After watching the film Carol (starring Cate Blanchett and Rooney Mara as two lovers) I was inspired by the thought that love is indeed universal and powerful enough to bring two people together even when it seems impossible. Natalie said that we choose to love the people that we love. But do we choose to fall in love? I don’t think so. I believe that we choose whether or not to pay attention to the signs. The “signs”—which can sometimes be confusing—are indications that another person is interested in you. And if you’re interested in that very same person, my advice is to let this be known. In the end, both have to make decisions and prove something with their actions. If not, this love will be unexplored. And that is just sad as hell. However falling in love is something that can’t always be explained. The only thing that I understand is that we are helpless to its power. So love itself isn’t a choice, what is a choice is how we treat this matter and our choice of voicing our desire, even if this means the other person does not return this desire. It is better to use our power as individuals than to stay silent for years and years, imagining what it would be like to say something or do something. The Choice is Ours. So let’s declare our love! It’s probably one of the most important things that we can do with our time and with the one life we get.

 

 

self-esteem

Having “Good Self-Esteem”

Yesterday I had a conversation with a good friend about self-esteem and what it means to have a good self-esteem versus a bad self-esteem or a high versus a low self-esteem. She said that she didn’t believe she could have a good self-esteem without understanding that it is a process; good self-esteem just doesn’t pop out of nowhere or feel that way when we want it to. My friend said that self-esteem is a reflection of your life and if you’re making positive changes in your life, if they are necessary of course (which they often are,) then it will reflect in your perception of what self-esteem is. Now that I think of it, that’s exactly what self-esteem is. It is a perception. It is also an attitude. It is the way that we think about life, the decisions we make to change what we have the capacity to change, and then the biggest decision—to be content with the things that we can change for the better and change the outlook on the things that we can’t change for the better. What remains is that we can transform the way we view the things that we can’t change. Sometimes a bad day is a bad day, but it doesn’t have to be that way for the entirety of the day. If we think of the glass as half-empty, it will be half-empty. However, if we think of the glass as half-full then we feel just a bit better about life and about ourselves in general.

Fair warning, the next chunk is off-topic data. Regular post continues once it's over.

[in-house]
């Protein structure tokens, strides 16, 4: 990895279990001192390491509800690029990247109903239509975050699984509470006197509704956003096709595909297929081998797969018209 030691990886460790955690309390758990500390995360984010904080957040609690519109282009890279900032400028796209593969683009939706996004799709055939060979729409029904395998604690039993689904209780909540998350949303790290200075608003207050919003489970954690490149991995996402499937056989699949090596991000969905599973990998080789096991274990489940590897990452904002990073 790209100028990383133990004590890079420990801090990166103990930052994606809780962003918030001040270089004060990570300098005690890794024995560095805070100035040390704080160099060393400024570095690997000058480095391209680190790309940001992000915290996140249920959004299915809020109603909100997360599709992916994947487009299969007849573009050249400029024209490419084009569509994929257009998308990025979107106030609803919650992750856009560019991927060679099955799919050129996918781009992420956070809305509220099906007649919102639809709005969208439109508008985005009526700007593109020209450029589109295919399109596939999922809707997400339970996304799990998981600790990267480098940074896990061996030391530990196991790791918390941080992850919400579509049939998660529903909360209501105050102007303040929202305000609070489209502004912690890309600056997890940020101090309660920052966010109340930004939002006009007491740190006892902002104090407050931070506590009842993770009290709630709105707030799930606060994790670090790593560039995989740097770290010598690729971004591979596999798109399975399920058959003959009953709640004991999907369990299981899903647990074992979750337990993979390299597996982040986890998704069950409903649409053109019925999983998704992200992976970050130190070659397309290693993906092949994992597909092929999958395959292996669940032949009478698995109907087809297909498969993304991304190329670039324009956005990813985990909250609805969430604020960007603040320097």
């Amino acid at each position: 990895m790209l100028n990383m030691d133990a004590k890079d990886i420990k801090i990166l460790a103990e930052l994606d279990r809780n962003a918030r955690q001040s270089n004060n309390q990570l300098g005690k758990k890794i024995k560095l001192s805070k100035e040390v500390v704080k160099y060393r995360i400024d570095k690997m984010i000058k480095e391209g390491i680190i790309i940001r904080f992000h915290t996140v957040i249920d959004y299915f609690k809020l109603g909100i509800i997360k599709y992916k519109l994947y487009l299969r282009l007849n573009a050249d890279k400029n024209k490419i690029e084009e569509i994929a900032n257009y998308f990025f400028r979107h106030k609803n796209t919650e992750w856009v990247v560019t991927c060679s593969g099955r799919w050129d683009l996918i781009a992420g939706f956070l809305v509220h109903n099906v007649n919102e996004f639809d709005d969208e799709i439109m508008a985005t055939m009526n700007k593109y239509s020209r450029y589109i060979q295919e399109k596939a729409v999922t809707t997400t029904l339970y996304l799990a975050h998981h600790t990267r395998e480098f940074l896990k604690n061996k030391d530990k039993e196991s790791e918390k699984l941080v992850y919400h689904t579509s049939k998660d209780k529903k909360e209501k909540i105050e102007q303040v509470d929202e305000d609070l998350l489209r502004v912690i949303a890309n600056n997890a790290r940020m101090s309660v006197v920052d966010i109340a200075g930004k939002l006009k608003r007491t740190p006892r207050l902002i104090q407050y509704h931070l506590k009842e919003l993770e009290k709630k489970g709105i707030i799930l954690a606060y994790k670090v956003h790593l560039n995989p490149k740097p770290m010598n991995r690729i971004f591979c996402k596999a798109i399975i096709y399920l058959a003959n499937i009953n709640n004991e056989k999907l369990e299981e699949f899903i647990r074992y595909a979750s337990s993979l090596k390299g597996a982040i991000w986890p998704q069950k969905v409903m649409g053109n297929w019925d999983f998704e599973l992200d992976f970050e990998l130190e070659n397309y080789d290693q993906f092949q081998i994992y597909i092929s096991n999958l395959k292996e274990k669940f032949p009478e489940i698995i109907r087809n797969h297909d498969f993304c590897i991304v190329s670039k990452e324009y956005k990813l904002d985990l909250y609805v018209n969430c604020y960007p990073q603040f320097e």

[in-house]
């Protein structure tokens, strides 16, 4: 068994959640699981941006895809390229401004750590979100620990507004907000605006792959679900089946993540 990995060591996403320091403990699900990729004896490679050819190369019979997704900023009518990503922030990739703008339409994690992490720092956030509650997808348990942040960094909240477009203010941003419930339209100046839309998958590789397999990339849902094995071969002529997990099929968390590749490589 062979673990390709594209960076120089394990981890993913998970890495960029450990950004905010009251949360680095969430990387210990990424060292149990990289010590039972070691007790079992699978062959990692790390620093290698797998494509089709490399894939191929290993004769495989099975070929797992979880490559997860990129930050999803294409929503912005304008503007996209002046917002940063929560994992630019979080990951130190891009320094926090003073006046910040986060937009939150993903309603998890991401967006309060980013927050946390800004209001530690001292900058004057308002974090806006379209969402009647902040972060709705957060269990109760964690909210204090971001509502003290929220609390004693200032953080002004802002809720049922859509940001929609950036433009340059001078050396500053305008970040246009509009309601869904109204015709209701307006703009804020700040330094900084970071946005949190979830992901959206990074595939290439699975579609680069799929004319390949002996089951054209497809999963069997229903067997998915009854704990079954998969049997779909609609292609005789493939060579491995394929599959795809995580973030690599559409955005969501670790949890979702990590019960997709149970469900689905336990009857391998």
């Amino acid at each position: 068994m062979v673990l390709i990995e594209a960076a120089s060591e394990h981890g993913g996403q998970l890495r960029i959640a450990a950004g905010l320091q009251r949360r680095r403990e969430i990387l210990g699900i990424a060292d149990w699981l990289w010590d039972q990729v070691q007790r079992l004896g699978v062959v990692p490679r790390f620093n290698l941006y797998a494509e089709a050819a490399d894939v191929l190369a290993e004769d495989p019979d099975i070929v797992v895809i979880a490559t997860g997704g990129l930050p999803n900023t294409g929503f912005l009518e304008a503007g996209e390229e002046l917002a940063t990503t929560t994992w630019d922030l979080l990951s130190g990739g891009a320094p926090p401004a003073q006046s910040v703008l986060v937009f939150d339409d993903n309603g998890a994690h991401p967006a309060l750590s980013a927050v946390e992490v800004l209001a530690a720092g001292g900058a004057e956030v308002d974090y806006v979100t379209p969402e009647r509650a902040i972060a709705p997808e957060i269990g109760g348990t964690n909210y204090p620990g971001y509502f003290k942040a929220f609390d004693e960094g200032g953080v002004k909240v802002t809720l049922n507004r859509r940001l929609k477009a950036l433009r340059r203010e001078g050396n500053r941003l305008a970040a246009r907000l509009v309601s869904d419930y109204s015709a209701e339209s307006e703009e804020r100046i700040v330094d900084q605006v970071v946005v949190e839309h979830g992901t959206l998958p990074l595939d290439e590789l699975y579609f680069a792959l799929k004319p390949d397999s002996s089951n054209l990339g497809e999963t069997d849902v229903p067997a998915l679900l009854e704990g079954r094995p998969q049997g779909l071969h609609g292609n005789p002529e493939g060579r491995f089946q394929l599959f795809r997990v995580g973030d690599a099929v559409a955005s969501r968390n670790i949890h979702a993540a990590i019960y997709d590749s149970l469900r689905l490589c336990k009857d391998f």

So how can we conquer our “bad self-esteem?” That’s another thing that I talked about with my dear friend Natalie. Our fear of change halts the process of developing good self-esteem because we are afraid of rejection and failure. Sometimes we feel powerless and we feel “stuck” in the same old thing because we are afraid of making decisions, taking action, and promoting positive changes. My recommendation is to break this habit by experiencing the very scary task of conquering those fears that are keeping us from progress. Whatever fears those might be, write them down and tackle them one by one. In the end, it is worse to feel the regret of not taking the next step, of not conquering those fears. We learn from the experiences that we accumulate, including those that are most uncomfortable to us. So let’s declare our love, or let go of the past, or find a new job, all of these things count in making our self-esteem a high one.

food

What to Eat: Trying “Trifongo”

Mofongo—mashed fried plaintains—is a staple dish in Puerto Rico. It is often served stuffed with meat or seafood and it’s absolutely delicious. My favorite way to have is by itself rather than stuffed. When I heard of a restaurant serving “trifongo”—a mix of green plantain, sweet plantain, and yuca—I was surprised that such a mix existed. Even though this is also a typical food to eat in PR, it is less traditional than mofongo and less frequent in restaurant menus than its counterpart. I decided to try the trifongo at Fefo’s in Old San Juan, and it definitely did not disappoint. I chose the trifongo stuffed with churrasco or skirt steak. Honestly, I prefer mofongo because it is simpler and you get the full flavor of the plantain, but the trifongo was an interesting mix of flavors. The yuca or cassava was present in flavor and the green plantain was not overbearing (the stronger of the two in flavor.)